Zone of proximal development
Zone of proximal development or ZPD is a concept that deals with the learning ability of a human. The core idea suggests that a knowledgeable person’s guidance can make a student learn more than their ability level. An individual can only acquire new skills or knowledge through guidance from a learned person. This guidance is required until the individual has practiced, mastered or is able to perform the task on their own.
This concept was developed by a Russian psychologist Vygotsky who emphasised the role of a teacher or an instructor in a student’s learning process. Scaffolding and ZPD go hand in hand when it comes to skill development. Scaffolding, in this case, is termed as pairing an instructor with a student. The person performing the scaffolding can be a peer, teacher, parent or a mentor or someone who can guide them through a new skill.
Vygotsky divided the skill development or the learning process in 3 stages:
The level of skills a student can achieve themselves – this includes everything that a learner can do without assistance, for instance, tell the difference between a normal car and a construction-related vehicle.
The level of skills a student can achieve under the guidance of a knowledgeable instructor – this is the ZPD, for instance, operating an excavator on a construction site.
The level of skills a student cannot achieve even in presence of a knowledgeable instructor – These include tasks that are too difficult to perform or to comprehend for certain students. For instance, expecting a construction worker to understand the scope of the project which is outside or beyond their Zone of proximal development.
Different Scaffolding techniques are used in the classroom to help students reach their maximum potential. The instructor assigned to the student retreats slowly as the students’ skills start improving. Scaffolding aids students with developing mathematical skills, science and language.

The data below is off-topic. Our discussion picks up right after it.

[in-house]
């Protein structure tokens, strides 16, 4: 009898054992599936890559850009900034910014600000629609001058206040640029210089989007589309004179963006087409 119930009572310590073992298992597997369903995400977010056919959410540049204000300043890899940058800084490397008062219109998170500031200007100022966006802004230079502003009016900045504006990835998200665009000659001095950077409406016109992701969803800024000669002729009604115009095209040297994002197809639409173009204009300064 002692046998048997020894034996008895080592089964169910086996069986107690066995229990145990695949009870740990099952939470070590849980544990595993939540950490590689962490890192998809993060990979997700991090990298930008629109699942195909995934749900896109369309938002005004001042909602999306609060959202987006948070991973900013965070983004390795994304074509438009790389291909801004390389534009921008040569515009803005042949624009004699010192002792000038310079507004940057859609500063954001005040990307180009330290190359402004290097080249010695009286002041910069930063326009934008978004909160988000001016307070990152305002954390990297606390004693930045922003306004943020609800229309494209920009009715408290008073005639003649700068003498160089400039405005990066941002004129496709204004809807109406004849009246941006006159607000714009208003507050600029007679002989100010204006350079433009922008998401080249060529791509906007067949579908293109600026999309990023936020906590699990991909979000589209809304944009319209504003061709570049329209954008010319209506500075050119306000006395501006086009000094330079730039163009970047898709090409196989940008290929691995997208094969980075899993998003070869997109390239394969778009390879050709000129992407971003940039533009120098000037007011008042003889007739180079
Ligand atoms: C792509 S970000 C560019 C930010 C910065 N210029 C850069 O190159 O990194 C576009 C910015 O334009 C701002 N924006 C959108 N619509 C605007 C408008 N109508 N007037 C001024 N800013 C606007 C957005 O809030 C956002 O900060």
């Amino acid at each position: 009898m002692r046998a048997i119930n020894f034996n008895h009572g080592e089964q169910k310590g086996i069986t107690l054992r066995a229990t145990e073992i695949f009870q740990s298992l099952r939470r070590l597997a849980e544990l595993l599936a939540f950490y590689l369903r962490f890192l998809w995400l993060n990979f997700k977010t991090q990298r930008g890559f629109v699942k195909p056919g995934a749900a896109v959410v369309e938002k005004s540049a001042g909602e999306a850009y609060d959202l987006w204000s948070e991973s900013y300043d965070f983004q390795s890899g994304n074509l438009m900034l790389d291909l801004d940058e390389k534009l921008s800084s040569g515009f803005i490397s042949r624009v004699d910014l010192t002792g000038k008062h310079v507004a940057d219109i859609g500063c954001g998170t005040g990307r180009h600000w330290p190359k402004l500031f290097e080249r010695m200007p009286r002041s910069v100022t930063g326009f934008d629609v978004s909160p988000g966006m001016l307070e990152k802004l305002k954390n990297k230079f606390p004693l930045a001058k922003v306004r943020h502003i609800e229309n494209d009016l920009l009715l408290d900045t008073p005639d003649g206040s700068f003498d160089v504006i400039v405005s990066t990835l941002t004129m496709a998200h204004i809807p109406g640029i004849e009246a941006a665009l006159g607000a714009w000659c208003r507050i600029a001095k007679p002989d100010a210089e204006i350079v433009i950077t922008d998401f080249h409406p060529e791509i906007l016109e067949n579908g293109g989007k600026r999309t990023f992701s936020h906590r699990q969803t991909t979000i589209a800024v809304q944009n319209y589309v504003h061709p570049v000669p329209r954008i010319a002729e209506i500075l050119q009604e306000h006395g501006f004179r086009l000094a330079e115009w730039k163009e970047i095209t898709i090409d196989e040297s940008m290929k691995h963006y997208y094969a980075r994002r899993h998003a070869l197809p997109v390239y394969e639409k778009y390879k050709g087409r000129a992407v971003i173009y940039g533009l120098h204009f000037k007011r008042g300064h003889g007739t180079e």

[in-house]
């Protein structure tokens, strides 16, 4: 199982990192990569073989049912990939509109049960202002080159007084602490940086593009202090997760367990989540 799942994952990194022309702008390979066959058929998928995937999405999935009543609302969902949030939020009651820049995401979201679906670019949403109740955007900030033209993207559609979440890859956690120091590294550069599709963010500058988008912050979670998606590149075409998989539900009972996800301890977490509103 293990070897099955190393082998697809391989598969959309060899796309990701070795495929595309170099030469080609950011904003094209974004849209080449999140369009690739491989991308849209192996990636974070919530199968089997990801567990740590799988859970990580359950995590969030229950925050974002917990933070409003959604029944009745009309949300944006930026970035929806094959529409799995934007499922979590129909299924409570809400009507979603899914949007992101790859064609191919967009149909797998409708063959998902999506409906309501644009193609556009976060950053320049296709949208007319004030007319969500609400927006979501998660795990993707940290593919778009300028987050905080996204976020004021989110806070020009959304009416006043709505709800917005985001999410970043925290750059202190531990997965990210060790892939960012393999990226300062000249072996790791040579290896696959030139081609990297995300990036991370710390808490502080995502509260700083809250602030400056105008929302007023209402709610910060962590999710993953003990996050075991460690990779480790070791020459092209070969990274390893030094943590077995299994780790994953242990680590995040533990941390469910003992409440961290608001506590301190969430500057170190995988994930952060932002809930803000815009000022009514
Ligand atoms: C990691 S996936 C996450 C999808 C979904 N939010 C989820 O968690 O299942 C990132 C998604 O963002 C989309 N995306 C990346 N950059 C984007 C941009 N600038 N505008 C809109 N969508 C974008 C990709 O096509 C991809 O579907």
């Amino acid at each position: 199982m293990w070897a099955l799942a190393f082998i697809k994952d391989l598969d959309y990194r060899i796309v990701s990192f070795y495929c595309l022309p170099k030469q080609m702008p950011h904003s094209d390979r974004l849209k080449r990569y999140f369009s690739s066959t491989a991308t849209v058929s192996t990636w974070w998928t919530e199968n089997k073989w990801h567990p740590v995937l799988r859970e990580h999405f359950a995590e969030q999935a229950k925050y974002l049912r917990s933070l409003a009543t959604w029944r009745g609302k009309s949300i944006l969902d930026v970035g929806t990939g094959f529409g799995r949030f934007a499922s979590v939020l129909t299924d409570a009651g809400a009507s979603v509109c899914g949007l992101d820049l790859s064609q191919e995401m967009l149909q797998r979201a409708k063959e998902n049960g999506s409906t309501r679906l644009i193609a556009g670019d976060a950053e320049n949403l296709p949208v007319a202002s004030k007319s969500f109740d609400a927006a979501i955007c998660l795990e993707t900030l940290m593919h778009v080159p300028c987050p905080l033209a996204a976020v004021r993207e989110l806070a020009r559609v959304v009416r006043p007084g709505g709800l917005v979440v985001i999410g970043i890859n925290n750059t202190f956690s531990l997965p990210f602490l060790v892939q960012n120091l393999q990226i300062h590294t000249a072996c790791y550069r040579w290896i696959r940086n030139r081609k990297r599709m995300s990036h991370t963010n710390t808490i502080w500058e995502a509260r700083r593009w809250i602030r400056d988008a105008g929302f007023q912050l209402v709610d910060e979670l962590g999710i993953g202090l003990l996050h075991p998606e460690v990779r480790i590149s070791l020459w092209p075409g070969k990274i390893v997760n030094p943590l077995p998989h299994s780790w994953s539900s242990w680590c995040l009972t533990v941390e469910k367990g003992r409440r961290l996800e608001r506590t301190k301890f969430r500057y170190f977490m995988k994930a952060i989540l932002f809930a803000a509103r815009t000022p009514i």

Modeling – this technique requires the instructor to give students the grading rubric which helps them in developing a correct flow of the information required in their answers. It acts as a product before they start experimenting.
Giving Examples – it’s a known fact that the students learn more when they see something rather than hearing about it. While teaching students, use real life examples to help them ponder more on the outcome of what they can possibly make.
One-to-one guidance – paying attention to slow learners can help them understand better and make them motivated to learn even more. Not all students have the same level of skills, helping out the weaker ones would increase their knowledge, skill and ability to perform better.
Visual aids – graphic organisers aid the student's ability to channel their thoughts, organise information, grasp concepts and present ideas. Visual aid is most effective when teaching sequence and cause & effect.
Challenges of Scaffolding and ZPD
The understanding capacity of all the students may vary. To successfully implement scaffolding in a classroom setting, the instructor needs to know the ZPD of each student. Scaffolding works best if the students are working under their ZPD. If the concepts or skills are above their ZPD, they will not benefit from the scaffolding techniques. Applying Scaffolding can be very time-consuming, require more than one instructor for a group of students, instructors must be well trained, may require catering to individual needs and it’s difficult to judge the student’s ZPD.
In conclusion, Scaffolding really helps in exploring the optimum level of ZPD of the student. Both scaffolding and ZPD help an individual learn new skills within their capacity. The main aim is to teach the student certain skills, techniques and clues that can brush up their skills. As soon as the student masters a skill, support from the knowledgeable individual must be reduced.